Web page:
HFT in Russia
Mon, 04 Mar 2013 10:47:00 GMT
By Mike O’Hara
4th March 2013
The nature of the high frequency trading business is that HFT firms generally like to target “low hanging fruit”. They spot an opportunity and - using their models and technology - proceed to pick it, quickly and efficiently.
This works well for a while, but what happens when - as is increasingly the case in the European and US markets - all the low-hanging fruit has been picked?
Firms are faced with a couple of choices. Either they can build more sophisticated models and adopt ever-faster (and more expensive) technology, to climb higher up the trees in an attempt to capture increasingly smaller increments of alpha. Or they can find a new orchard.
Is Russia the new orchard?
Until fairly recently, there were two main trading venues in Russia: Micex and RTS, both based in Moscow.
Micex (Moscow Inter-Currency Exchange) was originally created by the Soviet Union in 1989 to set the USD/RUB rate. After the fall of the communist regime, it expanded to become the main venue for trading Russian stocks. RTS (Russian Trading Systems) was established by a group of Russian banks in 1996 as an alternate venue to challenge the Micex monopoly. Since then, RTS’s main focus has been derivatives, whereas Micex has commanded the majority of cash equity and FX volume.
In December 2011, the two venues merged to form Moscow Exchange.
Moscow Exchange & HFT
Following its successful IPO in February this year (heavily oversubscribed and valuing the group at over $4bn), Moscow Exchange is now positioning itself as the core of a highly competitive international financial centre, covering a range of asset classes including cash equities, government and corporate bonds, FX and derivatives.
Emmanuel Carjat, Founder and Managing Director of TMX Atrium, a low latency venue-neutral infrastructure provider, believes this is making Moscow Exchange a fairly significant magnet in that area of the world.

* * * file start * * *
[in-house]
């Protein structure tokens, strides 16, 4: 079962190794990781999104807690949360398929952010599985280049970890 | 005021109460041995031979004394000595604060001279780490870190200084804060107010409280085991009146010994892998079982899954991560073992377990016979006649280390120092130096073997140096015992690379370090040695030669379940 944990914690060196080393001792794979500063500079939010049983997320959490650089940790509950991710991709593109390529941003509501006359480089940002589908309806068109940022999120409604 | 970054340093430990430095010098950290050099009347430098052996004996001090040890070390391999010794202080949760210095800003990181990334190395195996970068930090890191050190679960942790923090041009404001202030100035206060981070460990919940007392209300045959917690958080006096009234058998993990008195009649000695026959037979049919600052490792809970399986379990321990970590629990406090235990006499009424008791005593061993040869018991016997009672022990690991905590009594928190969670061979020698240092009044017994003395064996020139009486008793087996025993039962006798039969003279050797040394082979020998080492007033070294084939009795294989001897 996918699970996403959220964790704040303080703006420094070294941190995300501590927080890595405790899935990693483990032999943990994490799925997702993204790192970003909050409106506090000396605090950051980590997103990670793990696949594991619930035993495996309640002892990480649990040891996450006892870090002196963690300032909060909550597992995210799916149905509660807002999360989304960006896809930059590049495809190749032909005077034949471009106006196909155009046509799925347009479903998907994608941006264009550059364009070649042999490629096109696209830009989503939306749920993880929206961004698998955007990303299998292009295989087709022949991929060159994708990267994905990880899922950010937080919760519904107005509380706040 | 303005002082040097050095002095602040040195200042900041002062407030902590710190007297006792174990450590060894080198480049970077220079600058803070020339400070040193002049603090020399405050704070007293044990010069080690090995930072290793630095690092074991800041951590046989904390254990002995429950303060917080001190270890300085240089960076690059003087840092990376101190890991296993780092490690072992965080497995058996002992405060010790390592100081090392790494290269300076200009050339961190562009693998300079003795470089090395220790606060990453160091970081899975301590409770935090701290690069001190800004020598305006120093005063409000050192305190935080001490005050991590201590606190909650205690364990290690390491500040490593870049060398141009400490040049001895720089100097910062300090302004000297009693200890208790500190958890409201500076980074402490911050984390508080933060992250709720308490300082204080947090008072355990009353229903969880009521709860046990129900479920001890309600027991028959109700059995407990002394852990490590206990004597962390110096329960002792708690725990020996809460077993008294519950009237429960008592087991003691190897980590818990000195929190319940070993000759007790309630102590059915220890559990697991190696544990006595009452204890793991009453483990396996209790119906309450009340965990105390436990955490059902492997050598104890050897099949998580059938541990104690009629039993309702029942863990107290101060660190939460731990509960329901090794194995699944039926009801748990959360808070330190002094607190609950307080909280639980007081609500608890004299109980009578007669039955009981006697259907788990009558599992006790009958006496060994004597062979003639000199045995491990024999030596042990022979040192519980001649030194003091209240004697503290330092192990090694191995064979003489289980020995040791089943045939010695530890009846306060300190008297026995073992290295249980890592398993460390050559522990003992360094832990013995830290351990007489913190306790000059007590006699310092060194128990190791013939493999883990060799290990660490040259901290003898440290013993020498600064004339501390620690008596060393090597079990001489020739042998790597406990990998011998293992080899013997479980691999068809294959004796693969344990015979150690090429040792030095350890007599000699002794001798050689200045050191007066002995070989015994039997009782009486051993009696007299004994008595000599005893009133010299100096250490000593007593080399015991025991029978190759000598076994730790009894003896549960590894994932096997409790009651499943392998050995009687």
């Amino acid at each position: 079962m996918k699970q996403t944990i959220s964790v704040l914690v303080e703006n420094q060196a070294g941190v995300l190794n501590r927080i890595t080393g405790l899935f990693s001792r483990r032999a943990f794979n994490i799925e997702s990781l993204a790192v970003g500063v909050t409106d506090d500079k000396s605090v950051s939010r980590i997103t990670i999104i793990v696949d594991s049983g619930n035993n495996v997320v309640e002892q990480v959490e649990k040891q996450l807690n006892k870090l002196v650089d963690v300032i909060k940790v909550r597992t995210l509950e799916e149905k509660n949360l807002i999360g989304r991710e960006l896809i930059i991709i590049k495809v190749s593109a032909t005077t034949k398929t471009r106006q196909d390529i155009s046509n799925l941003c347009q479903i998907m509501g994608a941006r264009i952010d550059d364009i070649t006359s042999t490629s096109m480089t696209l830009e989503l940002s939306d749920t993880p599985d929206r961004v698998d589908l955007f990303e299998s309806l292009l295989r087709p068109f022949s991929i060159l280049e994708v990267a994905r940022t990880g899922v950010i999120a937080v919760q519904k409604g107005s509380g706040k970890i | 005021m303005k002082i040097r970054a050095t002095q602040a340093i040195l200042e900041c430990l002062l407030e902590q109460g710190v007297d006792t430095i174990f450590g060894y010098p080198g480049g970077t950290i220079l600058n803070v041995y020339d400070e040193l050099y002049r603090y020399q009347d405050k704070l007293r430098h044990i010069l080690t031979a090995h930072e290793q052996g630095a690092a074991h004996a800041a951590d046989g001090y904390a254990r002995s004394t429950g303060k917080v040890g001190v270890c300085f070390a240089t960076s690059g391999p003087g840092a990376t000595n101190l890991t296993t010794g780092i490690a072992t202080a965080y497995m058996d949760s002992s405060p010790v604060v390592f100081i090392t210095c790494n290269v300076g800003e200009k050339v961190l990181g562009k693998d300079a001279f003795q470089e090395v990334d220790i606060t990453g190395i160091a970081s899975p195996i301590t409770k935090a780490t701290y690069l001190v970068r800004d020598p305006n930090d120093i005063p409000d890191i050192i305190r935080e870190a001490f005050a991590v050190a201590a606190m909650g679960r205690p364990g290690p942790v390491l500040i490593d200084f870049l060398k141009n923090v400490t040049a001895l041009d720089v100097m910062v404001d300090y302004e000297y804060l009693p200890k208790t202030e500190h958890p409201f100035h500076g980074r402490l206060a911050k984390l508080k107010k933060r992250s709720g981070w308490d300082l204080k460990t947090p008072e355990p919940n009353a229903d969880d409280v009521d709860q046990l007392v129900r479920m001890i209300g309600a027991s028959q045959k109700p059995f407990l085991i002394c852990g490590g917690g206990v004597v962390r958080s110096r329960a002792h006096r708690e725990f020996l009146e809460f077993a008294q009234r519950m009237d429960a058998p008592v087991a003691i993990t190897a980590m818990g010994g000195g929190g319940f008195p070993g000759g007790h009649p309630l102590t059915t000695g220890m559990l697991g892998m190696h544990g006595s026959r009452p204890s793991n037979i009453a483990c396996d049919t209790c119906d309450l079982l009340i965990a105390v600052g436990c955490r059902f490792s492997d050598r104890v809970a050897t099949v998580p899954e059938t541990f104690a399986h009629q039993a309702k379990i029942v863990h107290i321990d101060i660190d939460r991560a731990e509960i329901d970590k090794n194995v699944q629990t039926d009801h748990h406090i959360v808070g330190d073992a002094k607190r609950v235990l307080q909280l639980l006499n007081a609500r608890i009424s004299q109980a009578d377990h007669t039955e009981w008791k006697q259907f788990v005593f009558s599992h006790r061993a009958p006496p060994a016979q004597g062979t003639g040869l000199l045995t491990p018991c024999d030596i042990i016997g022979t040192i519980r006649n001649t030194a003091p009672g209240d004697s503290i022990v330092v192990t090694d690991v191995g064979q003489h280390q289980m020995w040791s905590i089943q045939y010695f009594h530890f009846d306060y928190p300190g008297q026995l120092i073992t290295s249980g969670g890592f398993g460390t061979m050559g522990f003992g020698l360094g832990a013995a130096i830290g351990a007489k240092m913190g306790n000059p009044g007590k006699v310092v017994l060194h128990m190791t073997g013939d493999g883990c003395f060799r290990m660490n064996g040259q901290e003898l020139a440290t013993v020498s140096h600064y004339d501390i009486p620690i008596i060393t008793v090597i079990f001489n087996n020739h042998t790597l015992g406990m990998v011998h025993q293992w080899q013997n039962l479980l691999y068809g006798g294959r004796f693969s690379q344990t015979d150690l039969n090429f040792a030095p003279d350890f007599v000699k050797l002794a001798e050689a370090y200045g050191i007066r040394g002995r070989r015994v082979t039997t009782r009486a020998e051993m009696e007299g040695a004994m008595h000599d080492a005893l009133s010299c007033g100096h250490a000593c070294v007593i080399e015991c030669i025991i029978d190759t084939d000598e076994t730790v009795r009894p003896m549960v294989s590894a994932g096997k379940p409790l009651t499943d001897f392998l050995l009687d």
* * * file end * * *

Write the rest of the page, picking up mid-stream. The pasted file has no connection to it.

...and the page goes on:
“From a European perspective, HFT firms have been looking to the West for some time, but they’re now shifting their view towards Asia and the East. And the changing status of Moscow is one of the first steps on that shifting view”, he says.
“The Moscow Exchange is out to capture HFT business and is learning from its peers that creating co-operative environments is generally more conducive to growing their electronic trading business. They’ve recently opened up a colocation facility in Moscow, they’re making their data more available globally, and we’re seeing a diverse group of clients moving into the market”, according to Carjat.
“Winner Takes All”
The exchange is certainly keen to attract liquidity providers and market makers, particularly those trading in larger size and has adopted a somewhat unusual approach by running a “winner takes all” monthly competition to encourage larger players.
Roman Sulzhyk, MD & Head of Futures & Options at Moscow Exchange, explains “We’re trying to improve the quality of the order book by encouraging firms to put in larger orders,” he explains. “So starting from February, if you trade orders of 100 lots or more, all the volume from those orders gets counted towards a total, and whoever trades the most in that month gets a cash prize”.
Why run a competition instead of taking a more traditional rebate approach?
“The idea is to encourage a different sort of behaviour. Right now a lot of the volume is with smaller players trading one-lot orders, so we wanted to create an incentive for people to do larger trades without making it worse for the little guys. In the future we may offer discounts for larger orders”, says Sulzhyk.
It is clear that the exchange is keen to attract HFT business. But where is the “low hanging fruit”?
I ask Tim Bevan, Managing Director, Prime Service Sales at BCS Financial Group, one of the leading Russian brokerage firms, to take me through some typical strategies his clients are adopting.
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